The noncovalent equilibrium activation of a fluorogenic malachite green dye and its cognate fluorogen-activating protein (FAP) can produce a sparse labeling distribution of densely tagged genetically encoded proteins, enabling single molecule detection and super-resolution imaging in fixed and living cells. These sparse labeling conditions are achieved by control of the dye concentration in the milieu, and do not require any photoswitching or photoactivation. The labeling is achieved by using physiological buffers and cellular media, in which additives and switching buffers are not required to obtain super-resolution images. We evaluate the super-resolution properties and images obtained from a selected FAP clone fused to actin, and show that the photon counts per object are between those typically reported for fluorescent proteins and switching-dye pairs, resulting in 10-30?nm localization precision per object. This labeling strategy complements existing approaches, and may simplify multicolor labeling of cellular structures.
We report that a symmetric small-molecule ligand mediates the assembly of antibody light chain variable domains (VLs) into a correspondent symmetric ternary complex with novel interfaces. The L5* fluorogen activating protein is a VL domain that binds malachite green (MG) dye to activate intense fluorescence. Crystallography of liganded L5* reveals a 2:1 protein:ligand complex with inclusive C2 symmetry, where MG is almost entirely encapsulated between an antiparallel arrangement of the two VL domains. Unliganded L5* VL domains crystallize as a similar antiparallel VL/VL homodimer. The complementarity-determining regions are spatially oriented to form novel VL/VL and VL/ligand interfaces that tightly constrain a propeller conformer of MG. Binding equilibrium analysis suggests highly cooperative assembly to form a very stable VL/MG/VL complex, such that MG behaves as a strong chemical inducer of dimerization. Fusion of two VL domains into a single protein tightens MG binding over 1000-fold to low picomolar affinity without altering the large binding enthalpy, suggesting that bonding interactions with ligand and restriction of domain movements make independent contributions to binding. Fluorescence activation of a symmetrical fluorogen provides a selection mechanism for the isolation and directed evolution of ternary complexes where unnatural symmetric binding interfaces are favored over canonical antibody interfaces. As exemplified by L5*, these self-reporting complexes may be useful as modulators of protein association or as high-affinity protein tags and capture reagents.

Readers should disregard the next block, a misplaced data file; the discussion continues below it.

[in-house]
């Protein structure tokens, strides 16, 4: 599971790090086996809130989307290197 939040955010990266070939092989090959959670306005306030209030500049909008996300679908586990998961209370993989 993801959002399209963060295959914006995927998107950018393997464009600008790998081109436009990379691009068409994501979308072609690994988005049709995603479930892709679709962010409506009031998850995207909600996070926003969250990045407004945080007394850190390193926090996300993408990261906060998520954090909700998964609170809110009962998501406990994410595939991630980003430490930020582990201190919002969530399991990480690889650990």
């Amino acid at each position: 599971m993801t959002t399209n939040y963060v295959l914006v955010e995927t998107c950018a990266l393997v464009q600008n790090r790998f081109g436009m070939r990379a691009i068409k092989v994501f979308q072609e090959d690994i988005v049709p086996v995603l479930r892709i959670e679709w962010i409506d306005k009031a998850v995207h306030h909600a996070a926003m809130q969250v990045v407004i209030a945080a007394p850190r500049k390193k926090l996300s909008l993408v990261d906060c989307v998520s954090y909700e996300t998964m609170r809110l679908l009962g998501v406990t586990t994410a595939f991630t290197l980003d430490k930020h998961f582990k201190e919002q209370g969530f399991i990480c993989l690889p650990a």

We demonstrate the effectiveness of a genetically encoded Malachite Green (MG) binding fluorogen activating protein (FAP) for live cell stimulated emission depletion nanoscopy (STED). Both extracellular and intracellular FAPs were tested in living cells using fluorogens with either membrane expressed FAP or as an intracellular FAP-actin fusion. Structures with FWHM of 110-122nm were observed. Depletion data however suggests a resolution of 70nm with the given instrument.
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